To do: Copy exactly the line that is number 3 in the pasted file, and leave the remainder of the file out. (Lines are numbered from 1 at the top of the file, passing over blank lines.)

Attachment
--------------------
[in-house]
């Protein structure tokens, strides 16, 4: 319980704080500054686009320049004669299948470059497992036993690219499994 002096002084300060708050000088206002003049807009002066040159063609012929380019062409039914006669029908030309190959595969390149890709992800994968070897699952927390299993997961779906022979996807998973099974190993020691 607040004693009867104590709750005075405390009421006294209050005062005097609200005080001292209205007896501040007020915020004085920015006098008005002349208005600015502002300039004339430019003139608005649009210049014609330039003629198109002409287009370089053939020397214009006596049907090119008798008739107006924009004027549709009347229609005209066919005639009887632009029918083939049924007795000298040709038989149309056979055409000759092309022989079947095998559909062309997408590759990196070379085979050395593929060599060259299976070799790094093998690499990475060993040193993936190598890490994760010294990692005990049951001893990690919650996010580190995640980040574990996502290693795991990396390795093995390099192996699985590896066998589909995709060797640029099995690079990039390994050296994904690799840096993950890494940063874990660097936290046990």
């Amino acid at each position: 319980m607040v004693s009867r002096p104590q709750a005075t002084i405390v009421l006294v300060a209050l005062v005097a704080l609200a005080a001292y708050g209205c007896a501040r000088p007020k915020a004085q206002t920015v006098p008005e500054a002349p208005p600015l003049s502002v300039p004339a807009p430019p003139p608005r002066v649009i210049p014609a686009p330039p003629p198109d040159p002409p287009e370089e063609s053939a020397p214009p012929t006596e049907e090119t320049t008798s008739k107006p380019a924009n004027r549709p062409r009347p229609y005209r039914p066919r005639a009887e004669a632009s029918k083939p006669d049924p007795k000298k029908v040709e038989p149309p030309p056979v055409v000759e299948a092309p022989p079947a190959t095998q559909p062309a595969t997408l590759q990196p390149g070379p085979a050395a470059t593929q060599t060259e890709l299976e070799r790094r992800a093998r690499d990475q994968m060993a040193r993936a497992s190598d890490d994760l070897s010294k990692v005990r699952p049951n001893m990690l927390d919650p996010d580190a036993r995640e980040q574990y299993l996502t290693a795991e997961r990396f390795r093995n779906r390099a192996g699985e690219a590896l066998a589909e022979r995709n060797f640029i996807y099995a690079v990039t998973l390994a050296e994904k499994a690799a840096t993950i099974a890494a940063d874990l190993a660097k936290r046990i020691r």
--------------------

């Amino acid at each position: 319980m607040v004693s009867r002096p104590q709750a005075t002084i405390v009421l006294v300060a209050l005062v005097a704080l609200a005080a001292y708050g209205c007896a501040r000088p007020k915020a004085q206002t920015v006098p008005e500054a002349p208005p600015l003049s502002v300039p004339a807009p430019p003139p608005r002066v649009i210049p014609a686009p330039p003629p198109d040159p002409p287009e370089e063609s053939a020397p214009p012929t006596e049907e090119t320049t008798s008739k107006p380019a924009n004027r549709p062409r009347p229609y005209r039914p066919r005639a009887e004669a632009s029918k083939p006669d049924p007795k000298k029908v040709e038989p149309p030309p056979v055409v000759e299948a092309p022989p079947a190959t095998q559909p062309a595969t997408l590759q990196p390149g070379p085979a050395a470059t593929q060599t060259e890709l299976e070799r790094r992800a093998r690499d990475q994968m060993a040193r993936a497992s190598d890490d994760l070897s010294k990692v005990r699952p049951n001893m990690l927390d919650p996010d580190a036993r995640e980040q574990y299993l996502t290693a795991e997961r990396f390795r093995n779906r390099a192996g699985e690219a590896l066998a589909e022979r995709n060797f640029i996807y099995a690079v990039t998973l390994a050296e994904k499994a690799a840096t993950i099974a890494a940063d874990l190993a660097k936290r046990i020691r």